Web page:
SE-0257: Eliding commas from multiline expression lists

The review of SE-0257: Eliding commas from multiline expression lists begins now and runs through April 18, 2019.

The proposal is written by @nate_chandler and @anandabits.

Reviews are an important part of the Swift evolution process. All review feedback should be either on this forum thread or, if you would like to keep your feedback private, directly to me as the review manager via email or direct message on the forums. If you send me email, please put "SE-0257" somewhere in the subject line.

What goes into a review of a proposal?

The goal of the review process is to improve the proposal under review through constructive criticism and, eventually, determine the direction of Swift.

When reviewing a proposal, here are some questions to consider:

  • What is your evaluation of the proposal?

  • Is the problem being addressed significant enough to warrant a change to Swift?

  • Does this proposal fit well with the feel and direction of Swift?

  • If you have used other languages or libraries with a similar feature, how do you feel that this proposal compares to those?

  • How much effort did you put into your review? A glance, a quick reading, or an in-depth study?

Thank you for contributing to Swift!

Ted Kremenek
Review Manager

4 Likes

-1 this is a drastic change.

I would however support a magical ExpressibleByExpressionBlockLiteral that maybe uses {}.

let myArray = {
    1
    2
    3
}

+1

I’ve always wanted trailing commas in expressions to be allowed. I hadn’t considered allowing no commas instead. I’m a fan. I also want to allow trailing commas though, for the situations where using commas helps disambiguate expressions.

6 Likes
  • What is your evaluation of the proposal?

Mildly +1

  • Is the problem being addressed significant enough to warrant a change to Swift?

I initially didn't think so, but after seeing @Michael_Ilseman's examples of places he's wanted them (especially in large dictionary literals), I started seeing the , as noise.

  • Does this proposal fit well with the feel and direction of Swift?

I think it does. There is a lot of code out there that e.g. builds lists of complex data structures, etc. Would be nice to remove the noise from something like an array of multi-line initializer calls.

  • If you have used other languages or libraries with a similar feature, how do you feel that this proposal compares to those?

Thinking about the amount of time I've spent installing YAML libraries for different languages to avoid writing JSON because of commas and quoting and whatnot, I think this helps us write clearer Swift in cases where we're building large static data.

I think the motivating example of

let values = [
  1
  2
  3
]

isn't the use case where I'd omit the commas. I'm more inclined to omit commas in something like a Package.swift file, where I feel the commas make the structure feel too much like Swift, and not enough like a data description language.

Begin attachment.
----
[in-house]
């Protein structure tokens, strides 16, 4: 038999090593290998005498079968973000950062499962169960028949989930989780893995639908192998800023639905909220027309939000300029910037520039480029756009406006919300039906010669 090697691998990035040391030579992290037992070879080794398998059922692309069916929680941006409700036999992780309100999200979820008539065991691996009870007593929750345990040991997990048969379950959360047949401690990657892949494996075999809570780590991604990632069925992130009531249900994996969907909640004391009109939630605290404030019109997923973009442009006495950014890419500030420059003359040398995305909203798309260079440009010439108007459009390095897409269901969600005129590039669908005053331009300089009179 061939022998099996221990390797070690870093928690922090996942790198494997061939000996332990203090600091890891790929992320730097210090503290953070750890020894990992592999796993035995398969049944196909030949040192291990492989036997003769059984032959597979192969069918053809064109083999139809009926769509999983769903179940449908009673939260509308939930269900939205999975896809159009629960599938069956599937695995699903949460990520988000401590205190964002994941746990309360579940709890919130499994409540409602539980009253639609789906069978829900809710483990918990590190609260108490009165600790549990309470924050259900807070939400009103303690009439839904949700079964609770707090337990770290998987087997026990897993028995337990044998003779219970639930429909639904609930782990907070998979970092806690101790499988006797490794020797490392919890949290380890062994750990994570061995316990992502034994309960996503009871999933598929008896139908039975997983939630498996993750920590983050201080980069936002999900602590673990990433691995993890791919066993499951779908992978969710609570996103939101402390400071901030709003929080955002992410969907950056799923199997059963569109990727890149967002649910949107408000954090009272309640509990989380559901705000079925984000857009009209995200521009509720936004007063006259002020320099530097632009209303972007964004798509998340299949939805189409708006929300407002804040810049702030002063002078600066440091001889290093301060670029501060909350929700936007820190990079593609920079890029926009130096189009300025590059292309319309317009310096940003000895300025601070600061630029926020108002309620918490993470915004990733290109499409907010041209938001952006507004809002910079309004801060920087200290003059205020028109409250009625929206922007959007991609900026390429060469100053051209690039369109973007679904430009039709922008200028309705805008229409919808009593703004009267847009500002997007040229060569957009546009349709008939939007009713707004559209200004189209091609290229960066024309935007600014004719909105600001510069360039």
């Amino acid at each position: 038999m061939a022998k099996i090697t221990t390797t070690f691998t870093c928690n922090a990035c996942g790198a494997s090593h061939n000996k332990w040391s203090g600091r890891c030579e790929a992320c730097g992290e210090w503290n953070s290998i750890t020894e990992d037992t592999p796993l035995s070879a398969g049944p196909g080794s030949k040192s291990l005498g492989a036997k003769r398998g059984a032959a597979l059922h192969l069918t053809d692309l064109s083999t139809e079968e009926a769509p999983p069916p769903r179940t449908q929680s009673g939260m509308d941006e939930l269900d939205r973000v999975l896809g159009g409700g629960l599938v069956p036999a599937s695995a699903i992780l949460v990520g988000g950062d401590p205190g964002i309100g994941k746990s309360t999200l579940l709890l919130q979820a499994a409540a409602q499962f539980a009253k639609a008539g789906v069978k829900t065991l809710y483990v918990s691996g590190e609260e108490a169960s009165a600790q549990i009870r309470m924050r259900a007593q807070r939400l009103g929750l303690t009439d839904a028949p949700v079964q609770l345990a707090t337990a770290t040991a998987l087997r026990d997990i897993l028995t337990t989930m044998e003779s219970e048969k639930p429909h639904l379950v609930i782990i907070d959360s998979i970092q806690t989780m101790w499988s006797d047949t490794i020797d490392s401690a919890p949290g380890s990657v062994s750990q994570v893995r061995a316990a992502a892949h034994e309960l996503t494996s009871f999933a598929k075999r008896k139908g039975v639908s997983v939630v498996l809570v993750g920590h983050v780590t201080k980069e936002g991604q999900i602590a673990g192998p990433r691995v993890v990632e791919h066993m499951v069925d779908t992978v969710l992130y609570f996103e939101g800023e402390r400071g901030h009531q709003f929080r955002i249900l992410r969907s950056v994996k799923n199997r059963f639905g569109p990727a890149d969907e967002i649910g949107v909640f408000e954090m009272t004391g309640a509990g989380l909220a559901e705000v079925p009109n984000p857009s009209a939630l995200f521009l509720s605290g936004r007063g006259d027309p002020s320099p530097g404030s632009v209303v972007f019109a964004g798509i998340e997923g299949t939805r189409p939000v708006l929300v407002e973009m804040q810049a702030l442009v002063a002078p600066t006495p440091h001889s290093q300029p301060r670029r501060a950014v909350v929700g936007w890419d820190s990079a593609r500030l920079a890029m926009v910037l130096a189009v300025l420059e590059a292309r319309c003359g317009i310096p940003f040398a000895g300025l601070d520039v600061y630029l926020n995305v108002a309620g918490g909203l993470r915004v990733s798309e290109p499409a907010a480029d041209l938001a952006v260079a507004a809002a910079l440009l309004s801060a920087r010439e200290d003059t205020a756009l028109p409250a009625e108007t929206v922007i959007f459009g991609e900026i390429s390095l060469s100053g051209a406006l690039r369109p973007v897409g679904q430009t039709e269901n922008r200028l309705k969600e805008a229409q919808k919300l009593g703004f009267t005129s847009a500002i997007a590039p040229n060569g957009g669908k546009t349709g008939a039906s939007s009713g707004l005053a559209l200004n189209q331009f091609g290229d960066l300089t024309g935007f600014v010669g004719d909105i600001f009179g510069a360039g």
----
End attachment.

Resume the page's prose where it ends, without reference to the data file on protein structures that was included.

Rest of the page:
• How much effort did you put into your review? A glance, a quick reading, or an in-depth study?

I've been following the thread and GitHub PR for a while, and I've looked over the implementation.

1 Like

Would you mind adding a reason for the -1? AFAIK the goal of these proposal reviews is not a vote on the feature (the final decision is made by the core swift team, not by whatever gets the most votes), but to offer reasons why you think this is a good or bad idea for the core swift team to consider. If your reason was already mentioned, just poke the :heart: button under it, no need to make a whole new post.

3 Likes

I'm conflicted but lean on the side of a mild -1.

This is where the proposal is the weakest. I'm neutral on the "look and feel" changes. I think there are legitimate scenario where this change can be considered an improvement. The trade-off is we are adding a second way to do a thing that is well understood and easy to explain (with plenty of prior art, etc).

Maybe? In spirit it feels similar to eliding self., which comes with its own controversy.

I've seen code written in languages that does this type of eliding. I get how it looks neat. But I don't have substantial experience with these to add anything super insightful.

Cursory reading of the pitch thread and the proposal.

1 Like

Is there a downloadable toolchain for this?

I’d be really curious to try it out, and see if my imagination of how it should work matches how it actually works in practice. Hard to evaluate the proposal without that. (Apologies if I’m missing something obvious.)

2 Likes

-1. I disagree and don't think it's valuable.

No, not at all. Even if it will be approved, please don't make it mandatory. Treat it like the way Swift treats ; (semicolon).

No, not at all. It's just an unnecessary and unimportant syntactic sugar with no significant benefit.